The most significant terrorism related development in the past year has been the death of Usama bin Ladin as a result of a dramatic raid conducted by U.S. Navy SEAL commandos in Pakistan in May 2011. Equally as consequential for al-Qa`ida’s waning fortunes has been the “Arab Spring,” which since February 2011 has completely transformed the political landscape of the Middle East and North Africa. These two separate and unrelated developments have been widely heralded as signaling the demise, or at least the beginning of the end of al-Qa`ida.

Yet while Bin Ladin’s death has inflicted a crushing blow on al-Qa`ida, it is not yet clear that it has necessarily been a lethal one. Similarly, while the mostly non-violent, mass protests of the Arab Spring were successful in overturning hated despots thus appearing to discredit al-Qa`ida’s longstanding message that only violence and jihad could achieve the same ends, serious terrorist threats and challenges nonetheless remain, and perhaps have increased, across the region.

Accordingly, however much the core al-Qa`ida (al-Qa`ida central) has been weakened by Bin Ladin’s killing and the effectiveness of U.S. drone attacks, the strength of key al-Qa`ida allies such as al-Qa`ida in the Arabian Peninsula (AQAP) is increasing. In addition, while the Arab Spring has arguably transformed governance across North Africa and the Middle East, it has had little effect on the periphery of that geographic expanse.

The effects of the Arab Spring in Yemen, for instance, have clearly benefited AQAP at the expense of the chronically weak central government in that country. AQAP in fact has been able to expand: seizing and controlling territory (according to some estimates, amounting to nearly half the country), gaining new adherents and supporters, and continuing to innovate tactically as it labors to extend its attack capabilities beyond the Arabian Peninsula. Although developments in Somalia suggest that al-Shabab, another close al-Qa`ida ally, has suffered a critical setback in the capital, Mogadishu, the group nonetheless maintains a stranglehold over the southern third of the country where a terrible drought and famine threaten the lives of hundreds of thousands of people. Al-Shabab’s recent declaration of a formal alliance with al-Qa`ida evidences that the movement’s brand and overall message still has a strong resonance and attraction in at least some corners of the world. In Syria, the longer the civil war rages and the bloodshed, upheaval, and uncertainty continues, the greater the potential opportunities for al-Qa`ida. Indeed, the movement’s fighters have effectively reversed the flow of the insurgent “rat line” that once existed to Iraq to establish a worrisome presence in Syria.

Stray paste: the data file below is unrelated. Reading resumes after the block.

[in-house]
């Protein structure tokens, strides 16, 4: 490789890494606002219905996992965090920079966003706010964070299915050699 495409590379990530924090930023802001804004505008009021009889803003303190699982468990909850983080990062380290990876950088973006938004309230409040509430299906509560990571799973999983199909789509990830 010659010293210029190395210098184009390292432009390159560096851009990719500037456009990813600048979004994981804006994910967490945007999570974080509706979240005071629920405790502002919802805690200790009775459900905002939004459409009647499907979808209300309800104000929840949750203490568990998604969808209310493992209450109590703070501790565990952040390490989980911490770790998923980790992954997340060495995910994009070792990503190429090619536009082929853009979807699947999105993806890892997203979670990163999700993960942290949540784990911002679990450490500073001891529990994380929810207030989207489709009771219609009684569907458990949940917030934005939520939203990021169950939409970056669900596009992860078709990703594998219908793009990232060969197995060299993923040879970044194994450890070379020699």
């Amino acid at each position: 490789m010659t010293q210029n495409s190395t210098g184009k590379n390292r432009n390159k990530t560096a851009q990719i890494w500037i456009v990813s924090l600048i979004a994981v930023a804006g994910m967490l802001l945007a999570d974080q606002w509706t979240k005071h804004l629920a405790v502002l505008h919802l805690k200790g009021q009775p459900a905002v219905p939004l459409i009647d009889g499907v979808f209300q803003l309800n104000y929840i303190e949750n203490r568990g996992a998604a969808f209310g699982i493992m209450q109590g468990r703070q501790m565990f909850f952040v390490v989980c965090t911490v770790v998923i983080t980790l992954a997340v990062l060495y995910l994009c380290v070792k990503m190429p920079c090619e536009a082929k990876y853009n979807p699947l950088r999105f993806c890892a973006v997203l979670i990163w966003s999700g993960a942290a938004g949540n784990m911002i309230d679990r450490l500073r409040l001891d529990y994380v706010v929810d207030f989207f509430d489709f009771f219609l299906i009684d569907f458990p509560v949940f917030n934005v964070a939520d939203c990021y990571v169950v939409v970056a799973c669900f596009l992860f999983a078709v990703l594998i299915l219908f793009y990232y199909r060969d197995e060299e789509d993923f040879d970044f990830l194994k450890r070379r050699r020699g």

Meanwhile, the instability and disorders generated by the Arab Spring may create new opportunities for al-Qa`ida and its allies to regroup and reorganize. The intelligence and security services of those countries affected most profoundly by the months of protest and upheaval will likely remain less focused on al-Qa`ida and other transnational threats and more concerned with internal problems. Cooperation with their counterparts in the West and elsewhere may no longer be as popular or even tolerated by domestic opinion. Indeed, the number of failed or failing states could grow in the aftermath of the changes witnessed across North Africa and the Middle East in 2011.